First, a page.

St. Pierre would go on to not only avoid Koscheck's takedowns, but he simply outwrestled him. GSP hit takedowns of his own and completely controlled the grappling game. So all the concern about GSP's mental fragility and his vulnerability to the takedowns of Koscheck seemed to be for nothing and GSP has not looked back since using the Kos fight as the first of what currently sits at seven consecutive wins.
Koscheck has not been able to find consistent success since the loss to St. Pierre. He rebounded with a pair of wins over Dustin Hazelett and Chris Lytle before agreeing to step in on late notice against Thiago Alves. Alves battered Koscheck to hand him his third career loss. Josh then had a tremendous knockout of Yoshiyuki Yoshida but his love of his improving (but still rudimentary) striking led to a sloppy punch that got him knocked out by Paulo Thiago in a huge upset. The poor form shown by Koscheck led to me writing a piece on just how his technique failed him, an idea that I revisited recently on Bloody Elbow when talking about how GSP's boxing trainer Freddie Roach predicted that Koscheck would get knocked out because of his tendency to "jump in" with his punches. Koscheck has picked up three straight wins coming into Saturday night's bout but there are reasons to question the true "meaning" of all three.
So here we are, heading toward 2011, and we're preparing to watch the two men rematch after a season of coaching The Ultimate Fighter. And yet again we're talking about the same storylines. Koscheck feels that he intimidates GSP, he focused on it during TUF and he is talking openly about it to the media. For his part, St. Pierre tells ESPN that he is afraid, but he embraces the fear:
"I don't hide that I'm nervous, that I'm scared," St. Pierre told ESPN.com. "But I'm at my best when I have that feeling. I embrace it.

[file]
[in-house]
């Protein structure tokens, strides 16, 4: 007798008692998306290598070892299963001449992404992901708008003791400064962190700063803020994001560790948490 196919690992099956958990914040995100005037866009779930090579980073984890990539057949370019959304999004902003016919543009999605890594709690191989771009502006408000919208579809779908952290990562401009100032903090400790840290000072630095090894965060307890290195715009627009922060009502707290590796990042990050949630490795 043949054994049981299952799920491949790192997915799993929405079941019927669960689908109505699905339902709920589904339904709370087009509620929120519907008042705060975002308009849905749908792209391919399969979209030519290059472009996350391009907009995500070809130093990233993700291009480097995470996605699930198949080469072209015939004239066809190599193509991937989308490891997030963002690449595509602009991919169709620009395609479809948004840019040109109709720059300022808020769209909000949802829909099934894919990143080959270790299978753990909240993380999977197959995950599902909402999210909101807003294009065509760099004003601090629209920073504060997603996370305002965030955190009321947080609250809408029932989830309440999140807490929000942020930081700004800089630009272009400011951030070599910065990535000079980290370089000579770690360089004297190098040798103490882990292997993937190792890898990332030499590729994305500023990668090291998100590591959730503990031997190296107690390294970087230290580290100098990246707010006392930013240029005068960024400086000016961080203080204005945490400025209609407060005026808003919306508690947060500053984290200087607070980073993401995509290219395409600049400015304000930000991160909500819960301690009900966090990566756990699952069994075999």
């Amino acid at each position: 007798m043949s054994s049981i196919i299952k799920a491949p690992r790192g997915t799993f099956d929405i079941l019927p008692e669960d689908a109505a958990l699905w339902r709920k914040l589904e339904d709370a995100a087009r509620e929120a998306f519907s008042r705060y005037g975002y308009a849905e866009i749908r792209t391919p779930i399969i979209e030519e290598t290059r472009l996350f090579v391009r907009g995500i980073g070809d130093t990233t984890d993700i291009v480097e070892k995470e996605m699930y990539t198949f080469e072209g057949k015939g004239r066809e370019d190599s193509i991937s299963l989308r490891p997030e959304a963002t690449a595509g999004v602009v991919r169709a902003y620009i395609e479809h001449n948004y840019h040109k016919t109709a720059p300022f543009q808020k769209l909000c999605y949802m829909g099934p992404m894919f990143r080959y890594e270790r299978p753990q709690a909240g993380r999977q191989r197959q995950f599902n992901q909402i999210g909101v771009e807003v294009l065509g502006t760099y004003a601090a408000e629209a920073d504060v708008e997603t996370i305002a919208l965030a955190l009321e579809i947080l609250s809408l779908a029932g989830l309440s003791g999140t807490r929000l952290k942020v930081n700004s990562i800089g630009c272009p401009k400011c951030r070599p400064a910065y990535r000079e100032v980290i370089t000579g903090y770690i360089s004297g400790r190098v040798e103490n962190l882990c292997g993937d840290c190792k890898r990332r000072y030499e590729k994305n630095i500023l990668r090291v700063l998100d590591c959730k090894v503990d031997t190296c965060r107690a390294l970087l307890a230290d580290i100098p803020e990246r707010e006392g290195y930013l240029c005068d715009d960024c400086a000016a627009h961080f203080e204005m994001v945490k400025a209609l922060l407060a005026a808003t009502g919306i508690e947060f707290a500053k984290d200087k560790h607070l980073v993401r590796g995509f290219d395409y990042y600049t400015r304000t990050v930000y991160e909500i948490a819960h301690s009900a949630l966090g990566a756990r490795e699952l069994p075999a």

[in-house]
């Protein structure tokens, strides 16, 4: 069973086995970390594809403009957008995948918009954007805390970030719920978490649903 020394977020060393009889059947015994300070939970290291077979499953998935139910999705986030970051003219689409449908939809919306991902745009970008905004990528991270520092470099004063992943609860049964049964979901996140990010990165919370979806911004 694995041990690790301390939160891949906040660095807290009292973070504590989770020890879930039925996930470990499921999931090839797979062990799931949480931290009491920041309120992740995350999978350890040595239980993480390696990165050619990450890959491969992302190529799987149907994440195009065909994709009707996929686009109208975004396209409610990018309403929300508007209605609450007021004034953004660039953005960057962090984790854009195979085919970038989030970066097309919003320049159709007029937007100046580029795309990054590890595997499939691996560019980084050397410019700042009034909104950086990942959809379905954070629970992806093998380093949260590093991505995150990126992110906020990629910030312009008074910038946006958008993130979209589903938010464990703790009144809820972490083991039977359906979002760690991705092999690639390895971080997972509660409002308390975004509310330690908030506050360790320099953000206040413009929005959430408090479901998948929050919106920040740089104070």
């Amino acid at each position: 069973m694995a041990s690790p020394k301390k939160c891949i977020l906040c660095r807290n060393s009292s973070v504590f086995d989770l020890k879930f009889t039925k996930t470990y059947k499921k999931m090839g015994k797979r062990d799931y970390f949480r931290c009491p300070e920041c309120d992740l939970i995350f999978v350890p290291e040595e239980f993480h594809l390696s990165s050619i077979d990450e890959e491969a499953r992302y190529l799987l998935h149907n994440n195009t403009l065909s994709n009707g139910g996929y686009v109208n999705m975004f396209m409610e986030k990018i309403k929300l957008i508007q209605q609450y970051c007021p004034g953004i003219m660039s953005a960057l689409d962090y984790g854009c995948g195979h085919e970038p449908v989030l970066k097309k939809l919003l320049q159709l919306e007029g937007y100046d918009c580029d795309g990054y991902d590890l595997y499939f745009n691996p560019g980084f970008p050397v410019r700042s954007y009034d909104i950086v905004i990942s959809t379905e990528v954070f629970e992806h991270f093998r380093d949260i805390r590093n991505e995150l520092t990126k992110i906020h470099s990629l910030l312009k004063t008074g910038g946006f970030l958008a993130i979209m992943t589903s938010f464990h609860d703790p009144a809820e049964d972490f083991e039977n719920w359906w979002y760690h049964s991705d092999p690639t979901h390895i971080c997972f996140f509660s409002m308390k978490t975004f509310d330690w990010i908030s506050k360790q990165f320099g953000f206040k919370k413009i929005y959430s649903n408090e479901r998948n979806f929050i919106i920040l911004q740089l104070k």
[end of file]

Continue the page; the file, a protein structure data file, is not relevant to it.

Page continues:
"Josh Koscheck doesn't embrace it," St. Pierre said. "He's not like me.
"From the outside, [Koscheck] wants to look like a bully, like a guy who can bully me around," St. Pierre said. "But inside, he is very worried. He's very insecure about himself.
"That's why he acts like this. He tries to insult me, to make me worry. But in reality, he's the one who's worried; he's the one who's nervous too."
And this might be the true evolution in Georges' game. He has improved technically, but mentally he is learning to embrace the feelings that used to come close to breaking him and turn them into a positive. A mentally fragile man likely does not come out against B.J. Penn in the rematch and demolish him despite having had trouble with him in their first encounter. Similarly, Georges ran through Matt Serra like a man possessed in their rematch. Georges figures out what he is afraid of and how to defeat it.
In addition to saying he will beat GSP mentally, Koscheck has made it clear that he is "not just a wrestler anymore" and plans to beat St. Pierre standing and on the ground. Of course, this is very likely just talk to open Georges up to the takedown. But it is true that Koscheck has worked on his overall game. There are still big technical holes in his striking game, and if he plays around on the feet too long Georges will exploit them. But he is just good enough standing to try to play there long enough to set up takedown attempts rather than being as obvious as he was in their first meeting.
Both men have evolved since August of 2007. Both have picked up new tricks, patched holes in their game and they are better for the work they have put in. On Saturday night we'll see if all that work has changed the outcome or if St. Pierre can embrace the fear to continue on as the best welterweight in the world.